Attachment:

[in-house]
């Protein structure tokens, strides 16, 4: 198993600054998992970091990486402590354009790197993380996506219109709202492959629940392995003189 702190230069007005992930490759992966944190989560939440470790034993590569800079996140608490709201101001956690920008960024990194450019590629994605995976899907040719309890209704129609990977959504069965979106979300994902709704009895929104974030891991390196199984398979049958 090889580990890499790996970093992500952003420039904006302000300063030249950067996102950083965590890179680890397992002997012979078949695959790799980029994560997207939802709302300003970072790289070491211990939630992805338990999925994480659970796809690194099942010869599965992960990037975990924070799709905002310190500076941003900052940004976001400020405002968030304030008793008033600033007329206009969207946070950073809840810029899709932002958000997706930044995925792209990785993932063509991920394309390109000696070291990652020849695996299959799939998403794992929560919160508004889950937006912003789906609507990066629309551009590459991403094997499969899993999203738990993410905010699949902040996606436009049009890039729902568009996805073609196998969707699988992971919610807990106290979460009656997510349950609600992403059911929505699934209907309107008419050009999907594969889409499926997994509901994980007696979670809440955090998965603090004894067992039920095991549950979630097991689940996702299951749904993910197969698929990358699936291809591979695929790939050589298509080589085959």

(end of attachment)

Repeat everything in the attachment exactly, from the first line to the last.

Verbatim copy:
[in-house]
């Protein structure tokens, strides 16, 4: 198993600054998992970091990486402590354009790197993380996506219109709202492959629940392995003189 702190230069007005992930490759992966944190989560939440470790034993590569800079996140608490709201101001956690920008960024990194450019590629994605995976899907040719309890209704129609990977959504069965979106979300994902709704009895929104974030891991390196199984398979049958 090889580990890499790996970093992500952003420039904006302000300063030249950067996102950083965590890179680890397992002997012979078949695959790799980029994560997207939802709302300003970072790289070491211990939630992805338990999925994480659970796809690194099942010869599965992960990037975990924070799709905002310190500076941003900052940004976001400020405002968030304030008793008033600033007329206009969207946070950073809840810029899709932002958000997706930044995925792209990785993932063509991920394309390109000696070291990652020849695996299959799939998403794992929560919160508004889950937006912003789906609507990066629309551009590459991403094997499969899993999203738990993410905010699949902040996606436009049009890039729902568009996805073609196998969707699988992971919610807990106290979460009656997510349950609600992403059911929505699934209907309107008419050009999907594969889409499926997994509901994980007696979670809440955090998965603090004894067992039920095991549950979630097991689940996702299951749904993910197969698929990358699936291809591979695929790939050589298509080589085959």